, Muskogee, OK

Local News

October 13, 2013

City reverses tax slide

Revenues from recent sales highest in seven months

Muskogee snapped its seven-month decline in sales tax revenue in October with a year-over-year increase of 4.41 percent.

Data compiled by the Oklahoma Tax Commission and the city treasurer’s office show disbursements this month total nearly $1.97 million. That is up $83,141, or 4.41 percent, from the more than $1.84 million reported for the same period a year ago.

The October disbursement was based upon taxes collected on actual sales reported Aug. 16-31 and estimated sales for Sept. 1-15. The turnaround made up some of the ground lost during the first three months of the fiscal year that began July 1.

City Treasurer Jean Kingston said sales tax collections for the fiscal year to date total nearly $7.72 million. That is down 1.2 percent, or $93,893, from the $7.81 million disbursed during the first four months of fiscal year 2013.

Interim City Manager Roy Tucker said October sales tax disbursements typically are higher because they reflect back-to-school sales reported during the second half of August. Although the state has an annual “sales tax holiday,” municipalities are reimbursed for lost revenue.

“We are excited that we are on track with what we projected for the October reporting period,” Tucker said. “It did allow us to make some progress toward recovering some of the losses we experienced during the first three months of the fiscal year.”

But Tucker was cautious, noting that disbursements in November and December could be marred by the partial shutdown of the federal government. Muskogee could be hit particularly hard because of its high concentration of federal jobs affected by the budget impasse in Washington.

“I am really afraid the furloughs we have seen here with the federal government will leave us with a deficit during the next couple of months,” Tucker said. “If we have 600 people who are furloughed for any length of time, that is going to show up in sales at our local merchants.”

The partial shutdown began Oct. 1 after Senate Democrats rejected demands by House Republicans to defund the Affordable Care Act. The House subsequently passed alternative measures that would have delayed all or parts of what has become known as Obamacare. The Senate rejected each measure.

Because of the lag between the time sales taxes are collected by merchants and disbursed to municipalities, the impact of the federal government shutdown won’t be known until November. Depending upon the length of the shutdown, the impact still could reverberate into December or thereafter.

Tucker said other steps have been taken since September to ensure that the city is receiving its share of sales tax revenue. An investigation to identify reasons for the seven-month decline in year-over-year revenue found one local retailer who has three stores but no sales tax permit. Tucker said the city reported the finding to the Oklahoma Tax Commission.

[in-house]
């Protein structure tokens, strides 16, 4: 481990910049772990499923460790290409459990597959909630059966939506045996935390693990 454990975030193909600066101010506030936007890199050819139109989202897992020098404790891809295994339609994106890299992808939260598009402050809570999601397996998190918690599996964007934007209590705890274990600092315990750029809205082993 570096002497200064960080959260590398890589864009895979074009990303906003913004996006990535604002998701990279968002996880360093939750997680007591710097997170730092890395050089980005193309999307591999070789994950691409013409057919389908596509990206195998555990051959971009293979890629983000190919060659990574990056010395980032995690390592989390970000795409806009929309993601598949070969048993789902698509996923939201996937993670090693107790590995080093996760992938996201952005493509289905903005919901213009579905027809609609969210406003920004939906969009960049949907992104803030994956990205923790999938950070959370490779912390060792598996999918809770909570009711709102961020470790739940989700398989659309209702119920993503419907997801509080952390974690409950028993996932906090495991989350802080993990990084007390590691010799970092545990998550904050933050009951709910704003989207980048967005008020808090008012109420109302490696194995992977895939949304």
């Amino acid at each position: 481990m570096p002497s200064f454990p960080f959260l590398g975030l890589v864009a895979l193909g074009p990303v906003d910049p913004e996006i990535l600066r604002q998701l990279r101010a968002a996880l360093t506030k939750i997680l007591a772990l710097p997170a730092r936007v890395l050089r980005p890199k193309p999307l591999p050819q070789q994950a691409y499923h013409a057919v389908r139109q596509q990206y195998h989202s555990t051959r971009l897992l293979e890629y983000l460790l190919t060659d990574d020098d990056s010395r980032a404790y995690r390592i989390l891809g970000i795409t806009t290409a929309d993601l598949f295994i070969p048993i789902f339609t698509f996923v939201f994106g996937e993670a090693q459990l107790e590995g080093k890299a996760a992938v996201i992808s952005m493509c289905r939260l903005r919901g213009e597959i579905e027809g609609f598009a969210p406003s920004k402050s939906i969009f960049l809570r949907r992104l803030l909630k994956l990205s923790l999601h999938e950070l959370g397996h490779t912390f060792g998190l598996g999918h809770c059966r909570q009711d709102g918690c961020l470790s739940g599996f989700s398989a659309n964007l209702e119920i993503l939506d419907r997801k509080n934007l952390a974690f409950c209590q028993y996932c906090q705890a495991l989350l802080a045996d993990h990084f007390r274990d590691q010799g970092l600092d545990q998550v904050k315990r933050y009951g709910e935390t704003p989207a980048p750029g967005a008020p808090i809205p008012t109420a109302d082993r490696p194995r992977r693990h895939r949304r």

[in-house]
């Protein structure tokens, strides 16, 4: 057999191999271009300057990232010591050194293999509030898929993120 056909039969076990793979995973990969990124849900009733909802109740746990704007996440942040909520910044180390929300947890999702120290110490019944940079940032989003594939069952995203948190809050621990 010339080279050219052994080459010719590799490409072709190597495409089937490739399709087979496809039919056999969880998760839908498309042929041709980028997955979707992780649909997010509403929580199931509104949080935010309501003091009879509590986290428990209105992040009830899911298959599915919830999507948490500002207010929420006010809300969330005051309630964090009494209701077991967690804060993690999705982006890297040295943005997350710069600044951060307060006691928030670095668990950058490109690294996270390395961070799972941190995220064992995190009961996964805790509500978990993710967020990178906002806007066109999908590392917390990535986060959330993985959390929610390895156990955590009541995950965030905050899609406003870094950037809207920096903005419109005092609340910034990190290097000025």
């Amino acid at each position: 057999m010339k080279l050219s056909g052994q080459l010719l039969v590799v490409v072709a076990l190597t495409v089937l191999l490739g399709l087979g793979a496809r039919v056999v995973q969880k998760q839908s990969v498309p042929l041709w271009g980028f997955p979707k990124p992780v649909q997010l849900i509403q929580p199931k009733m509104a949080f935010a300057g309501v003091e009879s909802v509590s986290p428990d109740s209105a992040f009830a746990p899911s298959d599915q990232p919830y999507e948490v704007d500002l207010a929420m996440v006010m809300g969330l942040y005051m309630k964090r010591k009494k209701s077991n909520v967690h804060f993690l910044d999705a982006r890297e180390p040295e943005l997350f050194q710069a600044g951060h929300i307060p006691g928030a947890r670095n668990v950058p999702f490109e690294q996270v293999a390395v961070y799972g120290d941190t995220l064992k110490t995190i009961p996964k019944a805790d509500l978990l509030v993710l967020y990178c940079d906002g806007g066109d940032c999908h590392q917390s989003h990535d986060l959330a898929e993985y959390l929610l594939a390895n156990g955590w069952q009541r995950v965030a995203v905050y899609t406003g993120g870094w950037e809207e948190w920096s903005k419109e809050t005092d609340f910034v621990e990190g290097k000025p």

As a preventive measure, Tucker said procedures have been established to prevent businesses from opening before a sales tax permit is issued. The procedure will require a notice to anyone who opens a new commercial water account about reporting and remitting requirements.

Tucker said that once a determination is made that the business named on the commercial water account is required to remit taxes on sales, it will be required to obtain a permit before opening. Tucker said coordinating efforts between the water department and city clerk’s office should help capture revenue that might be lost otherwise.

The city’s share of October use tax collections also increased significantly when compared with figures reported for the same period a year ago. The October report shows that Muskogee received $120,195 in taxes collected on purchases of out-of-state goods for in-state use or consumption, up 34.78 percent from the $89,180 disbursed in 2012.

Although that provides some cushion for the city coffers, the lion’s share of the city’s use tax collections is dedicated to economic development. Beginning this year, up to $1.2 million of Muskogee’s use tax collections will be deposited into the city’s economic development fund.

Tucker said that although the reversal of the decline in sales tax revenue is heartening, department heads have been instructed to maintain conservative spending policies.

Reach D.E. Smoot at (918) 684-2901 or

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